African Authors · African Studies

Cover of 'Race, Revolution, and the Struggle for Human Rights in Zanzibar'

Race, Revolution, and the Struggle for Human Rights in Zanzibar
The Memoirs of Ali Sultan Issa and Seif Sharif Hamad
By G. Thomas Burgess

Zanzibar has had the most turbulent postcolonial history of any part of the United Republic of Tanzania, yet few sources explain the reasons why. From a series of personal interviews conducted over several years, Thomas Burgess has produced two highly readable first-person narratives in which two nationalists in Africa describe their conflicts, achievements, failures, and tragedies.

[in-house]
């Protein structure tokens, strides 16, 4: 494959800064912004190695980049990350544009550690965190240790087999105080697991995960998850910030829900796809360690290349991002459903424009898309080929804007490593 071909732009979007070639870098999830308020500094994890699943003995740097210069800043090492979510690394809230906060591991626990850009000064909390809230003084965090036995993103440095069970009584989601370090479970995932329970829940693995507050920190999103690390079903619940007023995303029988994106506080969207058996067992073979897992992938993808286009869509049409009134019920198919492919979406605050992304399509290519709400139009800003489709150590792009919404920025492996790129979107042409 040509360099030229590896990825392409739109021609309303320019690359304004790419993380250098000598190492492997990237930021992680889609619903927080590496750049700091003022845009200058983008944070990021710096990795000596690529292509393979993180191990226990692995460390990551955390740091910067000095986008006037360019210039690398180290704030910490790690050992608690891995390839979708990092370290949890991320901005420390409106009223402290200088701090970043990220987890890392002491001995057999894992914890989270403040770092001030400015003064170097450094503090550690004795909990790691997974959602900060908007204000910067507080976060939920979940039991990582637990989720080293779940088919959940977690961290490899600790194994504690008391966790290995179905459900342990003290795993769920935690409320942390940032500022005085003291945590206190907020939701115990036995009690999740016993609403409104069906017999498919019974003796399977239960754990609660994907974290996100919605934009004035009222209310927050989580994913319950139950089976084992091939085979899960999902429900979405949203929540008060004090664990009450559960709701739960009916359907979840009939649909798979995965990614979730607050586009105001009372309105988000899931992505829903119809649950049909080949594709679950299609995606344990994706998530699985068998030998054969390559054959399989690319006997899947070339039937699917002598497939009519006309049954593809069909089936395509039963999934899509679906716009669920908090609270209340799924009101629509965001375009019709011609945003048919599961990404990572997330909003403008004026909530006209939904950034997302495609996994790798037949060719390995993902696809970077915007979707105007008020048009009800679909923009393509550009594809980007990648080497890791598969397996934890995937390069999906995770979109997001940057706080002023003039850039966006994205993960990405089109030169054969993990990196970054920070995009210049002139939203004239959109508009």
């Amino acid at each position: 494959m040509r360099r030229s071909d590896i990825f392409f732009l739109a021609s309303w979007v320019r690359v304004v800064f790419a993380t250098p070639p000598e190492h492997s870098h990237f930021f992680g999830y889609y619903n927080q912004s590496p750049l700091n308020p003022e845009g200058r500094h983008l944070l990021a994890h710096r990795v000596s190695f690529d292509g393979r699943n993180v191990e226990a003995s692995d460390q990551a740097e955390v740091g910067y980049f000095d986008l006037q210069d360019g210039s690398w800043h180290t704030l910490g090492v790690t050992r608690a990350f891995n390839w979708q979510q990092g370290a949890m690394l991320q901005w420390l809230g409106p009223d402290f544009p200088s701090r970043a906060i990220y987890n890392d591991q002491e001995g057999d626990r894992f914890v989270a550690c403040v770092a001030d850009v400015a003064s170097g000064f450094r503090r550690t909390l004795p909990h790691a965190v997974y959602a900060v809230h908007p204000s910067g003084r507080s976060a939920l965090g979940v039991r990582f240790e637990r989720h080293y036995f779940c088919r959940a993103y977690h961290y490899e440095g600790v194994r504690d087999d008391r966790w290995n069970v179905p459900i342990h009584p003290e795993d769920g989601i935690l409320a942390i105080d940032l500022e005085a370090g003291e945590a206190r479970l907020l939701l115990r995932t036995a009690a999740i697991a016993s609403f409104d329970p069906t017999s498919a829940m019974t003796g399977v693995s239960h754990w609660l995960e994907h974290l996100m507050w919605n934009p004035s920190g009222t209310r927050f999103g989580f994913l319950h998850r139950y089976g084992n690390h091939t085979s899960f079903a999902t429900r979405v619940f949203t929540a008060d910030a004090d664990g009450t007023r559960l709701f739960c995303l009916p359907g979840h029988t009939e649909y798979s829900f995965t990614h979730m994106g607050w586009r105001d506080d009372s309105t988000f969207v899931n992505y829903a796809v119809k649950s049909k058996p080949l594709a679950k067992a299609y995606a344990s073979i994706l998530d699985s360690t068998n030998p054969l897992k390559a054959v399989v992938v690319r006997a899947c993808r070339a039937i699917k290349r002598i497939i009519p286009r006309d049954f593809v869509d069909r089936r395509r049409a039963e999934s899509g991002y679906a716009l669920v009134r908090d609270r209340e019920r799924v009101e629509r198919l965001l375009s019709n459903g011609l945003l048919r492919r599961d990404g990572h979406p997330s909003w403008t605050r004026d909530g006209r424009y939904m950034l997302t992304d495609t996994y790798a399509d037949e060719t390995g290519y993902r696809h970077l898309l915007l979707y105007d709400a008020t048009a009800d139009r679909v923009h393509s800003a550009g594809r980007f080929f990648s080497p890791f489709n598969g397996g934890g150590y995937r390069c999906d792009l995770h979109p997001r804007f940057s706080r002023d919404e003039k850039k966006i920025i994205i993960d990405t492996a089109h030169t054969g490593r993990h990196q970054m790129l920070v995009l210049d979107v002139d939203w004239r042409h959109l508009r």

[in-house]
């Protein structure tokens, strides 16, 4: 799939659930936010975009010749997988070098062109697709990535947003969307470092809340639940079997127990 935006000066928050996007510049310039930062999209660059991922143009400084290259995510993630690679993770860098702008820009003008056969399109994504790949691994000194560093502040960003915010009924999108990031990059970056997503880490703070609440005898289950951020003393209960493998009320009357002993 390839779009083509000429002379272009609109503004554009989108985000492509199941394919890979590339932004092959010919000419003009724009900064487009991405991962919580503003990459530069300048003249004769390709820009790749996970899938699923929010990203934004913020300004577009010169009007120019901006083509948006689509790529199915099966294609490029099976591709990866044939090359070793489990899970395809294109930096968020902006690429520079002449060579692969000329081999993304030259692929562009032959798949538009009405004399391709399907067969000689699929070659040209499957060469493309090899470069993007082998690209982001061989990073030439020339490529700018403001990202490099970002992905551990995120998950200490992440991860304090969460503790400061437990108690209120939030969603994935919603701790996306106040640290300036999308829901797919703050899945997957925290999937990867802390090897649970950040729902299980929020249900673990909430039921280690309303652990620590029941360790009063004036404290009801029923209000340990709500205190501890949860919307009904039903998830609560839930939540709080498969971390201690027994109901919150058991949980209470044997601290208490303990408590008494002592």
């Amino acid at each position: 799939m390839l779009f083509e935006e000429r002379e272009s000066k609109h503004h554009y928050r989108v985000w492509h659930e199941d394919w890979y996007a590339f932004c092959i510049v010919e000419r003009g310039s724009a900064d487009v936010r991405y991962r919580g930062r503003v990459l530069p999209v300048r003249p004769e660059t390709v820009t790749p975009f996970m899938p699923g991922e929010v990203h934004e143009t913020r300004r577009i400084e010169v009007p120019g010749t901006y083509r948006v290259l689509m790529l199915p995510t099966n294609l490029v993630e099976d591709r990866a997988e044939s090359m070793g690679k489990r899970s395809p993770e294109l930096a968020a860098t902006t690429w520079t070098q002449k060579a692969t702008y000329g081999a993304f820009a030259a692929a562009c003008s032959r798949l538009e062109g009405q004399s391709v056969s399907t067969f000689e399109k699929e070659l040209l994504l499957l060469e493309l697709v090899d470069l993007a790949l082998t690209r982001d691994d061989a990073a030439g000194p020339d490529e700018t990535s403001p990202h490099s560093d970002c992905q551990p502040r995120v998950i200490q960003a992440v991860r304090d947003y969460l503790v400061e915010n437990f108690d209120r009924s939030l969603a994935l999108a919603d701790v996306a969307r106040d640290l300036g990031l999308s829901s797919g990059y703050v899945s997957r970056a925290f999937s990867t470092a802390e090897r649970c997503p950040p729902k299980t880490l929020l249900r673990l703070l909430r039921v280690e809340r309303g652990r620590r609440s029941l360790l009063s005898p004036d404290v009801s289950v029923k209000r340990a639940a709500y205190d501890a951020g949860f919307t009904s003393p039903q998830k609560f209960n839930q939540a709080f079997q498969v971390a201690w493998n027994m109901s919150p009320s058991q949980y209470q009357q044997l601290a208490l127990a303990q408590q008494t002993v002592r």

Memoir · African History · Colonialism and Decolonization · Tanzania · Zanzibar · African Studies

Cover of 'Wielding the Ax'

Wielding the Ax
State Forestry and Social Conflict in Tanzania, 1820–2000
By Thaddeus Sunseri

Forests have been at the fault lines of contact between African peasant communities in the Tanzanian coastal hinterland and outsiders for almost two centuries. In recent decades, a global call for biodiversity preservation has been the main challenge to Tanzanians and their forests.Thaddeus Sunseri uses the lens of forest history to explore some of the most profound transformations in Tanzania from the nineteenth century to the present.

African History · Environmental Policy · Environmental History · African Studies · Eastern Africa · Tanzania

Cover of 'Ecology of African Pastoralist Societies'

Ecology of African Pastoralist Societies
By Katherine Homewood